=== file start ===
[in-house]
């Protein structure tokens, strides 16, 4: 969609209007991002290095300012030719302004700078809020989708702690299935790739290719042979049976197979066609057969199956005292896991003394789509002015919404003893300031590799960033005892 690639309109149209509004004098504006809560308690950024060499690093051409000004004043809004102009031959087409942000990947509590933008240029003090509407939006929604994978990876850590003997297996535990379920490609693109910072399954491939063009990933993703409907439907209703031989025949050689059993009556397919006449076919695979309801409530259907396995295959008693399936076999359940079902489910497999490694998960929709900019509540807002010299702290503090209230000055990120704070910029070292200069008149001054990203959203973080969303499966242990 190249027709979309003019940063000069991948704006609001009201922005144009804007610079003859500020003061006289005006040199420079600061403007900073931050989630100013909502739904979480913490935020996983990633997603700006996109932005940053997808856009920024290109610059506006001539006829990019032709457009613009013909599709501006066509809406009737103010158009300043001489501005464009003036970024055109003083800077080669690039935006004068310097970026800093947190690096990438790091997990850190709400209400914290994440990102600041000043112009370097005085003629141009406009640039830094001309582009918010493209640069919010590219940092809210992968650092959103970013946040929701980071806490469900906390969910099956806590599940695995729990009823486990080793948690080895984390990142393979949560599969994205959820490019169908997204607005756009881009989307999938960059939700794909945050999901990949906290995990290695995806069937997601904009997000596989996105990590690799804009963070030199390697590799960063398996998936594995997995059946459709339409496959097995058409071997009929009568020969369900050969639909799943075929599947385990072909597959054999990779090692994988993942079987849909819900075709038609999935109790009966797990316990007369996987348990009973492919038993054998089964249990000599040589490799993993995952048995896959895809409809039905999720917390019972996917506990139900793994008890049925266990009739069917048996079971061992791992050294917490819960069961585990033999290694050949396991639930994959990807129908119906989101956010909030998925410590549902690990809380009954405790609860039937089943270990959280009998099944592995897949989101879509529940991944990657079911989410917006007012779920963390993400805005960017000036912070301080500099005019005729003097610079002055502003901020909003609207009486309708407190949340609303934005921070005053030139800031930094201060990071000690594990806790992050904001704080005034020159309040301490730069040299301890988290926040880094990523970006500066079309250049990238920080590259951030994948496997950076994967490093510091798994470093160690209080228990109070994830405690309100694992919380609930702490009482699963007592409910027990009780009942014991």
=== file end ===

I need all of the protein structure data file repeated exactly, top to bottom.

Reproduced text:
[in-house]
């Protein structure tokens, strides 16, 4: 969609209007991002290095300012030719302004700078809020989708702690299935790739290719042979049976197979066609057969199956005292896991003394789509002015919404003893300031590799960033005892 690639309109149209509004004098504006809560308690950024060499690093051409000004004043809004102009031959087409942000990947509590933008240029003090509407939006929604994978990876850590003997297996535990379920490609693109910072399954491939063009990933993703409907439907209703031989025949050689059993009556397919006449076919695979309801409530259907396995295959008693399936076999359940079902489910497999490694998960929709900019509540807002010299702290503090209230000055990120704070910029070292200069008149001054990203959203973080969303499966242990 190249027709979309003019940063000069991948704006609001009201922005144009804007610079003859500020003061006289005006040199420079600061403007900073931050989630100013909502739904979480913490935020996983990633997603700006996109932005940053997808856009920024290109610059506006001539006829990019032709457009613009013909599709501006066509809406009737103010158009300043001489501005464009003036970024055109003083800077080669690039935006004068310097970026800093947190690096990438790091997990850190709400209400914290994440990102600041000043112009370097005085003629141009406009640039830094001309582009918010493209640069919010590219940092809210992968650092959103970013946040929701980071806490469900906390969910099956806590599940695995729990009823486990080793948690080895984390990142393979949560599969994205959820490019169908997204607005756009881009989307999938960059939700794909945050999901990949906290995990290695995806069937997601904009997000596989996105990590690799804009963070030199390697590799960063398996998936594995997995059946459709339409496959097995058409071997009929009568020969369900050969639909799943075929599947385990072909597959054999990779090692994988993942079987849909819900075709038609999935109790009966797990316990007369996987348990009973492919038993054998089964249990000599040589490799993993995952048995896959895809409809039905999720917390019972996917506990139900793994008890049925266990009739069917048996079971061992791992050294917490819960069961585990033999290694050949396991639930994959990807129908119906989101956010909030998925410590549902690990809380009954405790609860039937089943270990959280009998099944592995897949989101879509529940991944990657079911989410917006007012779920963390993400805005960017000036912070301080500099005019005729003097610079002055502003901020909003609207009486309708407190949340609303934005921070005053030139800031930094201060990071000690594990806790992050904001704080005034020159309040301490730069040299301890988290926040880094990523970006500066079309250049990238920080590259951030994948496997950076994967490093510091798994470093160690209080228990109070994830405690309100694992919380609930702490009482699963007592409910027990009780009942014991």